-> The Verge reports Honolulu pedestrians will need to start putting their phones away when they’re crossing the street later this year. The city passed Bill 6 (http://bit.ly/2vNYCsA), an ordinance that enacts fines against anyone crossing "a street or highway while viewing a mobile electronic device." The city becomes the largest in the US to adopt such a measure, which bans pedestrians from crossing a road while looking at a cell phone, text messaging device, pager, PDA, laptop computer, video game, or camera, although audio devices are exempt. The bill also provides exemptions for first responders on the job and anyone making an emergency call to 911. Hawaii already bans the use of hand-held electronic devices while driving. http://bit.ly/2vOn7pI

MORE NEW YORKERS OPTING FOR LIFE IN THE BIKE LANE
-> The New York Times reports that more New Yorkers are opting for life in the bike lane. Biking has become part of New York’s commuting infrastructure as bike routes have been expanded and a fleet of 10,000 Citi Bikes has been deployed to more than 600 locations. Today there are more than 450,000 daily bike trips in the city, up from 170,000 in 2005, an increase that has outpaced population and employment growth, according to city officials. About one in five bike trips is by a commuter. http://nyti.ms/2vOwEgi

MT VEHICLE REGISTRATION OPT-IN FEE FOR SHARED USE PATHS
-> Bike Walk Montana reports the State of Montana now has a $5 opt-in contribution Shared Use Path contribution line on vehicle registration forms. The funds generated will be used for trails and shared use path maintenance and bicycle/pedestrian education in the contributor’s region. http://bit.ly/2wFDod4

MI DOT: COURSES HELP CITY STAFF EXPERIENCE STREETS BY BIKE
-> Alta Planning + Design reports MI DOT sponsors "Training Wheels" courses (http://bit.ly/2wGWFL8) around the state to help communities integrate bike facilities into existing infrastructure. The courses include both classroom and outdoor instruction. The latest training was in Kalamazoo, MI, where City engineers and planners got a firsthand look at bicycling conditions. http://bit.ly/2wGSAq9

KANSAS CITY, MO STOPS POTHOLES BEFORE THEY START
-> Future Structure (from the publishers of GOVERNING) reports Kansas City, MO, has developed "pothole prediction" technology. Using various data streams, work crews are able focus on stopping the pothole before it starts rather than a full-scale street repair after a pothole has occurred. The project uses existing traffic cameras to provide data related to traffic volume and other metrics, such as the age of the pavement, while also considering weather and other anomalies like traffic accidents or department maintenance to anticipate when a section of street will fail. http://bit.ly/2wG6Yie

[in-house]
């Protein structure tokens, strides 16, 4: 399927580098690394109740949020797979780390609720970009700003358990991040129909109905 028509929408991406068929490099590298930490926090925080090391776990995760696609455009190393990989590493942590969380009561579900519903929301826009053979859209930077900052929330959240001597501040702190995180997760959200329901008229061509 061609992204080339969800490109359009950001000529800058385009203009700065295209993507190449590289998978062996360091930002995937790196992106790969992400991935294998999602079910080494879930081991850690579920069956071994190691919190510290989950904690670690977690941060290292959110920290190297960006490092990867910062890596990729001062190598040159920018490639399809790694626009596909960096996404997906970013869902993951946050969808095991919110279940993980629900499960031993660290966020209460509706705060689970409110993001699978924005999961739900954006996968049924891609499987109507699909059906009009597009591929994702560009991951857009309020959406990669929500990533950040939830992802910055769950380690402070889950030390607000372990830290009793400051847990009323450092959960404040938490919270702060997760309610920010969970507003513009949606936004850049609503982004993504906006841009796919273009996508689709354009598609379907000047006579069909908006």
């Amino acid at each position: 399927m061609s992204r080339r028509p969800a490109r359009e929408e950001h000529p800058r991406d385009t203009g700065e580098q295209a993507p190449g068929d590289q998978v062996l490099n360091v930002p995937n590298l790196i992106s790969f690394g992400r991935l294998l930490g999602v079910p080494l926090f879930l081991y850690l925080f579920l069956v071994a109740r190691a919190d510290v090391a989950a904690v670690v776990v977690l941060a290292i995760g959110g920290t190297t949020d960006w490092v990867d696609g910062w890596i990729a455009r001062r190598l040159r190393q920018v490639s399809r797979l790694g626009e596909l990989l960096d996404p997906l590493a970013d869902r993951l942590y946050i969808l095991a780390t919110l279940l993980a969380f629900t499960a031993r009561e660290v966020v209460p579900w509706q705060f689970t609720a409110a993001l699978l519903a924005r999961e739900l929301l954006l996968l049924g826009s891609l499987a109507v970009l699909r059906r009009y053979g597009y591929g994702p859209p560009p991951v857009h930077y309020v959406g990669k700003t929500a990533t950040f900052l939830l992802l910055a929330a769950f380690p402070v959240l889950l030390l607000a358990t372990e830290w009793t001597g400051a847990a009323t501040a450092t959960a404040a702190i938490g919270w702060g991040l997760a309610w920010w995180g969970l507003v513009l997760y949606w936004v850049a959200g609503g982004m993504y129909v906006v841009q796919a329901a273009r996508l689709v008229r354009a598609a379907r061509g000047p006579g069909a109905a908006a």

SAN FRANCISCO, CA CONSIDERS CAR-FREE STREET
-> Next City reports San Francisco, CA officials who skew car-free have been dreaming of transforming Market Street into a bike-and-public transit-only thoroughfare for years. Now, it looks like those dreams may be a step closer to coming true. As part of a $604 million initiative, the city is planning to bring pedestrian, bike and public transportation improvements to 2.2 miles of city street between Octavia Boulevard and the Embarcadero. One part of the proposal — sure to be controversial — involves banning private vehicles, including ride-sharing vehicles, from certain parts of Market Street. Under the initiative, emergency vehicles, public transit, taxis and delivery trucks would still be allowed through, but all other vehicles would have to go around. http://bit.ly/2vOmSuL

DETROIT, MI TO BUY ROW FOR INNER CIRCLE GREENWAY
-> The Detroit, MI Greenways Coalition reports the Inner Circle Greenway, a 26-mile trail around the city, continues to move forward. After many years of discussion and negotiation, the city of Detroit has agreed to terms for the purchase of 7.5 miles of abandoned Conrail railroad property. They will be able to use $4.3 million in grant funding that they helped them get. The city also got a $2 million dollar grant from the Ralph C. Wilson Foundation which will be used to develop a framework plan and construction documents. The city announced that the trail would be completed by 2019. http://bit.ly/2sriJep